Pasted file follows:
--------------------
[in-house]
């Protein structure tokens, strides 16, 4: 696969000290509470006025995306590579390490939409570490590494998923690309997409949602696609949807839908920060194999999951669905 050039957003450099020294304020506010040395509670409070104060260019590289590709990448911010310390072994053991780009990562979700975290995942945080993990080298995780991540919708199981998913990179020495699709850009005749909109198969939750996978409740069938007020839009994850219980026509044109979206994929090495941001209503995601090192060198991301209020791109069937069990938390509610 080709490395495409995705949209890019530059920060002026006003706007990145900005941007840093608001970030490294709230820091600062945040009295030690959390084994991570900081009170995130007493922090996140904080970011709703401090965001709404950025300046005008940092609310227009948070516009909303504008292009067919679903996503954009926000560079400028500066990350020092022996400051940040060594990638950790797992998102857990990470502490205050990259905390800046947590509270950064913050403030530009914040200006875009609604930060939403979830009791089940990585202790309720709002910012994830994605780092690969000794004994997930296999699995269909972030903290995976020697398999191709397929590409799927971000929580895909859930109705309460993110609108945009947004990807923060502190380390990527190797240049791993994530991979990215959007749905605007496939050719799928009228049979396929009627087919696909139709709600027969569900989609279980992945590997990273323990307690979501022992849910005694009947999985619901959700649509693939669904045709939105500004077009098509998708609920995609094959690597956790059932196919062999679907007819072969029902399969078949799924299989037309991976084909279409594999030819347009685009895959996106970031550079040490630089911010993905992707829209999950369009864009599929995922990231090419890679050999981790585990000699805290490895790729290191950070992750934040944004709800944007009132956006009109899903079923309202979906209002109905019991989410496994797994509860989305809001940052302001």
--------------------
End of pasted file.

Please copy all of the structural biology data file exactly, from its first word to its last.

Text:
[in-house]
């Protein structure tokens, strides 16, 4: 696969000290509470006025995306590579390490939409570490590494998923690309997409949602696609949807839908920060194999999951669905 050039957003450099020294304020506010040395509670409070104060260019590289590709990448911010310390072994053991780009990562979700975290995942945080993990080298995780991540919708199981998913990179020495699709850009005749909109198969939750996978409740069938007020839009994850219980026509044109979206994929090495941001209503995601090192060198991301209020791109069937069990938390509610 080709490395495409995705949209890019530059920060002026006003706007990145900005941007840093608001970030490294709230820091600062945040009295030690959390084994991570900081009170995130007493922090996140904080970011709703401090965001709404950025300046005008940092609310227009948070516009909303504008292009067919679903996503954009926000560079400028500066990350020092022996400051940040060594990638950790797992998102857990990470502490205050990259905390800046947590509270950064913050403030530009914040200006875009609604930060939403979830009791089940990585202790309720709002910012994830994605780092690969000794004994997930296999699995269909972030903290995976020697398999191709397929590409799927971000929580895909859930109705309460993110609108945009947004990807923060502190380390990527190797240049791993994530991979990215959007749905605007496939050719799928009228049979396929009627087919696909139709709600027969569900989609279980992945590997990273323990307690979501022992849910005694009947999985619901959700649509693939669904045709939105500004077009098509998708609920995609094959690597956790059932196919062999679907007819072969029902399969078949799924299989037309991976084909279409594999030819347009685009895959996106970031550079040490630089911010993905992707829209999950369009864009599929995922990231090419890679050999981790585990000699805290490895790729290191950070992750934040944004709800944007009132956006009109899903079923309202979906209002109905019991989410496994797994509860989305809001940052302001």